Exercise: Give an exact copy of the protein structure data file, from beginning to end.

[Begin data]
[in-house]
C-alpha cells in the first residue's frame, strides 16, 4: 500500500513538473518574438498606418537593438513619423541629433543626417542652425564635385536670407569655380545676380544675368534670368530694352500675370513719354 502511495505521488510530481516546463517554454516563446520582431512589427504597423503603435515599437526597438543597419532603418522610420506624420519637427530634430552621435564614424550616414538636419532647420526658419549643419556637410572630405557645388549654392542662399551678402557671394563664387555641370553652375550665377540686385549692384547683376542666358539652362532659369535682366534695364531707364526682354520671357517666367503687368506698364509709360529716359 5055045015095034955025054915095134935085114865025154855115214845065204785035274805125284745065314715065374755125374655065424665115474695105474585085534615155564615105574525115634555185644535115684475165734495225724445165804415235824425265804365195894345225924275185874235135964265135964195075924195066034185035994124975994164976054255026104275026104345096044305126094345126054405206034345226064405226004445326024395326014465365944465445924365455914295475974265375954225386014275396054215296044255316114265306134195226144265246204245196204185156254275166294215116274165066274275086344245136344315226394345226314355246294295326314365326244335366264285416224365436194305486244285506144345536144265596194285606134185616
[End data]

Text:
[in-house]
C-alpha cells in the first residue's frame, strides 16, 4: 500500500513538473518574438498606418537593438513619423541629433543626417542652425564635385536670407569655380545676380544675368534670368530694352500675370513719354 502511495505521488510530481516546463517554454516563446520582431512589427504597423503603435515599437526597438543597419532603418522610420506624420519637427530634430552621435564614424550616414538636419532647420526658419549643419556637410572630405557645388549654392542662399551678402557671394563664387555641370553652375550665377540686385549692384547683376542666358539652362532659369535682366534695364531707364526682354520671357517666367503687368506698364509709360529716359 5055045015095034955025054915095134935085114865025154855115214845065204785035274805125284745065314715065374755125374655065424665115474695105474585085534615155564615105574525115634555185644535115684475165734495225724445165804415235824425265804365195894345225924275185874235135964265135964195075924195066034185035994124975994164976054255026104275026104345096044305126094345126054405206034345226064405226004445326024395326014465365944465445924365455914295475974265375954225386014275396054215296044255316114265306134195226144265246204245196204185156254275166294215116274165066274275086344245136344315226394345226314355246294295326314365326244335366264285416224365436194305486244285506144345536144265596194285606134185616